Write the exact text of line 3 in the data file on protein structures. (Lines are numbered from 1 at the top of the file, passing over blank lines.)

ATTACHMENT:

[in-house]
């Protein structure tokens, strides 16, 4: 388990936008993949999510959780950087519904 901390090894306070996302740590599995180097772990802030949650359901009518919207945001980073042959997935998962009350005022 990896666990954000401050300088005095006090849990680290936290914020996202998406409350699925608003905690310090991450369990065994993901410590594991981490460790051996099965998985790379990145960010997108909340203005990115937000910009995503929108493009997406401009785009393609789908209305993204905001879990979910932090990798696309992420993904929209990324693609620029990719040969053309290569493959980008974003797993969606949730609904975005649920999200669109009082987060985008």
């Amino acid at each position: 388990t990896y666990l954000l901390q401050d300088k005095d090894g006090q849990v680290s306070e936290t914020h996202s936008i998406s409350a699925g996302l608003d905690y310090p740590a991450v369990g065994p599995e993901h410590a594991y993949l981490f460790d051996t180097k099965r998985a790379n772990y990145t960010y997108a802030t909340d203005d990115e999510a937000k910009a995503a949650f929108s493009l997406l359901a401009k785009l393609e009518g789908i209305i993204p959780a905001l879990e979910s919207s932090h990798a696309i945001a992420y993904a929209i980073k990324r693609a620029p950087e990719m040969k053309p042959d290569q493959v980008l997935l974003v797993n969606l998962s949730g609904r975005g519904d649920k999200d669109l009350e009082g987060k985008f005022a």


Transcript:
């Amino acid at each position: 388990t990896y666990l954000l901390q401050d300088k005095d090894g006090q849990v680290s306070e936290t914020h996202s936008i998406s409350a699925g996302l608003d905690y310090p740590a991450v369990g065994p599995e993901h410590a594991y993949l981490f460790d051996t180097k099965r998985a790379n772990y990145t960010y997108a802030t909340d203005d990115e999510a937000k910009a995503a949650f929108s493009l997406l359901a401009k785009l393609e009518g789908i209305i993204p959780a905001l879990e979910s919207s932090h990798a696309i945001a992420y993904a929209i980073k990324r693609a620029p950087e990719m040969k053309p042959d290569q493959v980008l997935l974003v797993n969606l998962s949730g609904r975005g519904d649920k999200d669109l009350e009082g987060k985008f005022a």